Design Constraints for the Use of Insulated Metal Substrates®
Article publication date: 1 January 1993
Power electronics used in consumer product assemblies require thermal management. Several current products rely on ‘printed wiring’ designs. These have copper patterns separated from a metal substrate by a performance dielectric. The acceptance of this design concept ensures the availability of insulated metal substrates (IMS) for these applications. Available design guides do not describe the design constraints forced on these assembly designs by the physical characteristics of the materials in use. The following three design issues are discussed in this paper: — Dielectric strength testing does not relate to the proof stress testing required for product agency approval. — There is a special case for conformal coating or the use of potting compounds when IMS assemblies are used. — The choice of the metal substrate is based on quantity, thermal coefficient of expansion and thermal conductivity, often in that order.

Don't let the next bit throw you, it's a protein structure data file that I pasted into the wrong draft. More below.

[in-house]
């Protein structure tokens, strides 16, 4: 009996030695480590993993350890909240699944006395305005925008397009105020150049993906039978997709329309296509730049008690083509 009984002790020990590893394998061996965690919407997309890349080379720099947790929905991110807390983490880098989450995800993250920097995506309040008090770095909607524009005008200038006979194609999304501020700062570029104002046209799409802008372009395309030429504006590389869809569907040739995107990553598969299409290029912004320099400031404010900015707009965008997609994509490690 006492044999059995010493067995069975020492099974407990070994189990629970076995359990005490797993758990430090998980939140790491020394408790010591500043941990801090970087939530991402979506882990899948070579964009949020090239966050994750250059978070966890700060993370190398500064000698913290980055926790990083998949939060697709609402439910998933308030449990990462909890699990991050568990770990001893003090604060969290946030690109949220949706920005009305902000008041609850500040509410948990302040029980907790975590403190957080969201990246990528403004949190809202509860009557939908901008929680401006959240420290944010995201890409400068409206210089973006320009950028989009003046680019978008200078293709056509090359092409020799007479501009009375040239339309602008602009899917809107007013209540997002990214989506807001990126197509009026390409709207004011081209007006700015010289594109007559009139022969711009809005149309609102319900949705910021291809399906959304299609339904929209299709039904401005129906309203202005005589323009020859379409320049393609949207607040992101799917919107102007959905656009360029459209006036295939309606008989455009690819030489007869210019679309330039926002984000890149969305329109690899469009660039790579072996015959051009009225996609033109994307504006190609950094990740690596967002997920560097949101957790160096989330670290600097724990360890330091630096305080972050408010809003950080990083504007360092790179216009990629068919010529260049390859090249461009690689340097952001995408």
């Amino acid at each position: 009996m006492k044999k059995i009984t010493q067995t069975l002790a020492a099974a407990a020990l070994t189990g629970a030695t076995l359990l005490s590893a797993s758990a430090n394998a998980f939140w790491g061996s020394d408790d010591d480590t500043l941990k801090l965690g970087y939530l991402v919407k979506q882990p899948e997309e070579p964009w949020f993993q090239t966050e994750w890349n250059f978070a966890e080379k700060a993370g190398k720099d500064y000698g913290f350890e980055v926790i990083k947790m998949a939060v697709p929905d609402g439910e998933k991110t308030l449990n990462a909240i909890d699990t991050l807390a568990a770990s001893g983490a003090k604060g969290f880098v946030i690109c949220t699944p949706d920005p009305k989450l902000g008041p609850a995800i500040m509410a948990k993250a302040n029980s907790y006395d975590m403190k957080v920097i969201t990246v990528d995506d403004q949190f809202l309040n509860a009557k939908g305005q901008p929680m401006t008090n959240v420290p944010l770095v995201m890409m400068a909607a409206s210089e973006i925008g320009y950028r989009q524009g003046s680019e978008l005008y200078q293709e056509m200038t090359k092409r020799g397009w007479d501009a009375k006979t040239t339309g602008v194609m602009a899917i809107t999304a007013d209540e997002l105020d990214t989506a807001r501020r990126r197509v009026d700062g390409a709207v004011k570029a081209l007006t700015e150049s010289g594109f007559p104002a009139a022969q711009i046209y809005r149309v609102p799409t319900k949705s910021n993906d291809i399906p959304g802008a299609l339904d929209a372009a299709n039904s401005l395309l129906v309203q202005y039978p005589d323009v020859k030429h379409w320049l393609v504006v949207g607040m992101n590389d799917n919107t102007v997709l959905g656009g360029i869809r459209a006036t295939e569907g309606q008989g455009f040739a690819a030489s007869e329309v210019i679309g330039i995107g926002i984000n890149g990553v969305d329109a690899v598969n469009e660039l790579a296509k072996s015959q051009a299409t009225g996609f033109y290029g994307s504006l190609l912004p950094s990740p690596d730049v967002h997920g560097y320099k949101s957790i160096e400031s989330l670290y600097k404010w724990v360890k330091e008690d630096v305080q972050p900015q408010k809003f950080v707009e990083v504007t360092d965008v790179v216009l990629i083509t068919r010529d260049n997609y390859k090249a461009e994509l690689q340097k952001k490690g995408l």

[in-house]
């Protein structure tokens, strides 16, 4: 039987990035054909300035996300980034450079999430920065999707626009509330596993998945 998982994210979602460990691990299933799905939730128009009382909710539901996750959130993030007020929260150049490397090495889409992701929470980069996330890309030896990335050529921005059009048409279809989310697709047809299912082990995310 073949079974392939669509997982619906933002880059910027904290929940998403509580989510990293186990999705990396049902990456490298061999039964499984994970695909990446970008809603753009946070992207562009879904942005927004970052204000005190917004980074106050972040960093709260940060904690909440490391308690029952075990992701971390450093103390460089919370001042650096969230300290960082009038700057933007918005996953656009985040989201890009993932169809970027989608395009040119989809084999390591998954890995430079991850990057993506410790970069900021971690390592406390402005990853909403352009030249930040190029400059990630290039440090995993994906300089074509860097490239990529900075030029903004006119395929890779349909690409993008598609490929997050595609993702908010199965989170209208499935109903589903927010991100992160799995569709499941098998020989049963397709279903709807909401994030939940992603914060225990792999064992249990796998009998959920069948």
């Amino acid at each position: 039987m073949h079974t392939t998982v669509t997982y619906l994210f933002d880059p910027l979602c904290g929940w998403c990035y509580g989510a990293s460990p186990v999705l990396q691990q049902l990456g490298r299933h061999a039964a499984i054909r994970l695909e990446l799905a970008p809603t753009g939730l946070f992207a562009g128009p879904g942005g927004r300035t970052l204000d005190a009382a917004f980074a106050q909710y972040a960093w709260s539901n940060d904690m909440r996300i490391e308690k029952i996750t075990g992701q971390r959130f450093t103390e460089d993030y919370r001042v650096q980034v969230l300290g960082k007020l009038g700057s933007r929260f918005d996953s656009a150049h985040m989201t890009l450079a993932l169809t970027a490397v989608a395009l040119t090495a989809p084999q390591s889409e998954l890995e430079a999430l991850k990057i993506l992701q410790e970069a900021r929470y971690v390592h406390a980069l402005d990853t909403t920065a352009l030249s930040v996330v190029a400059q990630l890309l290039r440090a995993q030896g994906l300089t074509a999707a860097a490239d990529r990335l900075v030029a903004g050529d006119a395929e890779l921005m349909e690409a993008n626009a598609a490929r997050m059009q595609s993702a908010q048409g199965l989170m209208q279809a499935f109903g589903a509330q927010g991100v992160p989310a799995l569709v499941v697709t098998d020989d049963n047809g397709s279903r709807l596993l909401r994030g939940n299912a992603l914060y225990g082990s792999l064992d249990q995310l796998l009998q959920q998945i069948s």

Fick, H. (1993), "Design Constraints for the Use of Insulated Metal Substrates®", Microelectronics International, Vol. 10 No. 1, pp. 58-60. https://doi.org/10.1108/eb044491
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